I don't think anyone would disagree that this development is a good thing -- after all, fewer conversations with the not-always-entirely-pleasant strangers who work at the customer call-in center can only be good for a person's general mental health. But it does mean that certain... well, peculiarities of business-by-phone are eventually going to be left behind. Things like the endless pushing of buttons to navigate the call-in menu, the frustration of eventually connecting with someone who is obviously following a call script and doesn't even seem to be listening to what you're saying, and, of course, the agonizing reading and reading-back of alphanumeric confirmation codes by nasal-voiced customer service people. "That's F as in Fred, Three, Five, S as in Sam..."
This is what I was thinking about as I sat on the phone with a customer service rep at Geico on Saturday morning, waiting for a confirmation code and musing on the (inevitable?) eventuality of all call center reps being replaced by robots. (Consumer interest note: In the case of Geico, that would actually be too bad -- I've talked to a LOT of their service reps over the past couple years, and they are always ridiculously nice and pleasantly Southern and happy to let you mail in your payment a couple days late when it turns out that you accidentally spent part of it on a late-night pizza binge. So consider this a recommendation. Geico is the tits.)
After a few seconds of hold music, the rep came back on the line.
"Okay," said Geico Lady. Her voice had a sort of perky, lilting drawl, and I wondered where she was from; Georgia, maybe.
"Do you have a pen?" she asked.
"Yep," I replied.
"I'm going to read this number back to you."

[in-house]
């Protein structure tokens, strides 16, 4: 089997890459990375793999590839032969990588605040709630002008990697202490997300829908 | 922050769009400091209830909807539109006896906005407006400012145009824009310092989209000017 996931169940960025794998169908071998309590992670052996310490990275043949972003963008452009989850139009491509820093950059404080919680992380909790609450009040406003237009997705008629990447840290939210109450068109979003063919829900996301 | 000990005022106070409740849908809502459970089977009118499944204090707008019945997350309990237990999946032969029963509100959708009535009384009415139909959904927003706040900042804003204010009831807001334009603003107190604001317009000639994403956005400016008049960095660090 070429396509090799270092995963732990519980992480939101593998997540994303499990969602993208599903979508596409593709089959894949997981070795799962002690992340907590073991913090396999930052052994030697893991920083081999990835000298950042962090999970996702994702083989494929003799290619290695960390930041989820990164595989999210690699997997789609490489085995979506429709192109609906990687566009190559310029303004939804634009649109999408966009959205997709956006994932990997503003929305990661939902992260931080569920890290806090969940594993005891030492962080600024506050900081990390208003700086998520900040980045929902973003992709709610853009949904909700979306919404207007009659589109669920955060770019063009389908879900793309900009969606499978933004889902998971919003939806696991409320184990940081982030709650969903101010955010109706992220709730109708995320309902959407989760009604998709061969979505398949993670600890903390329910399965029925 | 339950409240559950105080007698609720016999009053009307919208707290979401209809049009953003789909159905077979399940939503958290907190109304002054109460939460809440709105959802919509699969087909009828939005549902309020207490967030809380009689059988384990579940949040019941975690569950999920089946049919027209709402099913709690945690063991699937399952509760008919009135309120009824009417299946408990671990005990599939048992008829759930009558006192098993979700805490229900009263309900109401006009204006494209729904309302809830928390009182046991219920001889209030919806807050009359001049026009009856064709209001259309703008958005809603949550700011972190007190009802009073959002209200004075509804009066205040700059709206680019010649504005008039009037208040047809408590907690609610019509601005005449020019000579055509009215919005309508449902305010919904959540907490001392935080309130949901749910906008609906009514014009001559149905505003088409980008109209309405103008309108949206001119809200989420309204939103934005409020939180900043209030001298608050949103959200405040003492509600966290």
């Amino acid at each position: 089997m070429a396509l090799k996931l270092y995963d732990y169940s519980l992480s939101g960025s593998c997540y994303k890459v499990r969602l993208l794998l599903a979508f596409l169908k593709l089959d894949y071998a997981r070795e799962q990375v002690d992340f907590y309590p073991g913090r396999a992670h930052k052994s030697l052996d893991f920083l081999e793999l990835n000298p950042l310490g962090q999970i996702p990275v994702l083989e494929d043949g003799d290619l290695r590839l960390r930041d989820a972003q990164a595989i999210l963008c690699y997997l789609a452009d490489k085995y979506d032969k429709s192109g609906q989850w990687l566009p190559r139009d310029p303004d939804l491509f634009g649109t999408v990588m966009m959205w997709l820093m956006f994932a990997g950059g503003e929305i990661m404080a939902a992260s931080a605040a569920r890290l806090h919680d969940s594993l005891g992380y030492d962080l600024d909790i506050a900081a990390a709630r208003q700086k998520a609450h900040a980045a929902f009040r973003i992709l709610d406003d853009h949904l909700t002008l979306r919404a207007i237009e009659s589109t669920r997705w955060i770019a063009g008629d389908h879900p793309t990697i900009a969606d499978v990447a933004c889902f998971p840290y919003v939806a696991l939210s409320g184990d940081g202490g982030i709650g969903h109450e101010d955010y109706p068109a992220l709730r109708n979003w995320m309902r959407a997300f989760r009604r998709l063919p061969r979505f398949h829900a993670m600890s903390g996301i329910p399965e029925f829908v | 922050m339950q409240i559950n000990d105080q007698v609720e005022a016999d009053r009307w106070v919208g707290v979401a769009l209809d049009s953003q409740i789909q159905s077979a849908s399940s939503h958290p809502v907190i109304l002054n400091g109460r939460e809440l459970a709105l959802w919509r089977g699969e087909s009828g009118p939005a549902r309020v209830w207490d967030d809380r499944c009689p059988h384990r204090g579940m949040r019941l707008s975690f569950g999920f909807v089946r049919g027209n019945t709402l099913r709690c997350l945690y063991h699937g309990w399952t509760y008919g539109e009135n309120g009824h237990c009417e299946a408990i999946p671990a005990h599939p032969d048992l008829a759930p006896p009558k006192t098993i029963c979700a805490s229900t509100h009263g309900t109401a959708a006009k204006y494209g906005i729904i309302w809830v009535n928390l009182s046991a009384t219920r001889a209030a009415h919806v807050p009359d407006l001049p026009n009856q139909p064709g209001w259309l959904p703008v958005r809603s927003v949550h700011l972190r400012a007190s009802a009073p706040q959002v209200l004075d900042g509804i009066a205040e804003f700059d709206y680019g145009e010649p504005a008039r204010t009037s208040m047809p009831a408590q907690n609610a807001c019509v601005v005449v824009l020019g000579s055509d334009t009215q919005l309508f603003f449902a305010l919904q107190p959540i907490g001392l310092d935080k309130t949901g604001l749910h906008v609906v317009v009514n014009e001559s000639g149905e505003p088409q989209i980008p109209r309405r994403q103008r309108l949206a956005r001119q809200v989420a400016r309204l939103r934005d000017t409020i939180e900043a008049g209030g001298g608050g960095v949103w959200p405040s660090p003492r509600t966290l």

"Okay, here's what I've got." She cleared her throat. "A as in apple, Four, Six, T as in Tom, J as in Jews, Seven, B as in..."
Of course, I had stopped paying attention at this point.
J as in Jews?, my brain was shouting. J as in JEWS?!! That is so inappropriate! Holy shit! Say something! SAAAAY SOMETHING!
"Uh, excuse me," I said. "Did you say, 'J as in Jews'?"
"Yep, J as in Jews!" said Geico Lady.
Except it wasn't quite "Jews". It was more like "Jewss", or "Jewce", or...
Oh, said my brain, sounding considerably calmer. JUICE. J as in juice, because people pronounce that ü sound a tad differently below the Mason-Dixon Line, and also, because you are an idiot.
"Right," I said. "Okay."
"Can I help you with anything else today?"
"Alright," said the Geico Lady, still pleasant as ever. "Thank you for choosing Geico!"
Some of you might look at the above, perfectly-pleasant exchange and think that it's too bad that customer service by phone is going out of style, and hell, maybe it is... but all I can think is that somewhere in Georgia, they've got me on tape saying "J as in JEWS?"
Friday, August 14, 2009
(Redundancy alert: I've posted this to Tumblr, too.)
Every morning, I walk the dog around the perimeter path that surrounds the sweet little park in my neighborhood. After two years, it’s become a very comforting routine — once around the park, dog business done, then home for breakfast — and it’s a beautiful time to be awake in Brooklyn. The streets are quiet, the light that filters through the sycamore canopy is soft, green, and lovely, and the only people out and about are fellow dog owners, elderly and early-rising Greenpoint lifers, and a raucous group of Polish-speaking gentlemen who spend their summer nights on the park’s benches before waking up to drink more vodka.
Every morning, as I round the northeastern bend of the perimeter path, I see a man and a woman sitting together on a bench. Their names are Franny and Sunny, and they’re best friends; each day, unless it is raining, they meet up to sit at this particular spot with cups of coffee, and sometimes a newspaper, and watch the neighborhood wake up.
And every morning, we have the following exchange:
I say, “Good morning!”
They say, “Good morning.”
And then Sunny, who adores animals, will wave at the dog and say, “Good morning, Curley!”
And then, we continue on our way.
There’s just one, minor problem: My dog’s name is not Curley.
We are well past the point at which I can reasonably try to fix this, right? I mean, we’ve got a routine going, Sunny and Franny and me. And I am not about to flout the carefully-cultivated rhythm of our daily exchange by suddenly stopping short and throwing out this potentially life-altering conversational curveball: “Oh, and by the way, you’ve been calling my dog by the wrong name since 2007.”
These people are in their seventies, for Pete’s sake. The shock could kill them.
Thursday, August 13, 2009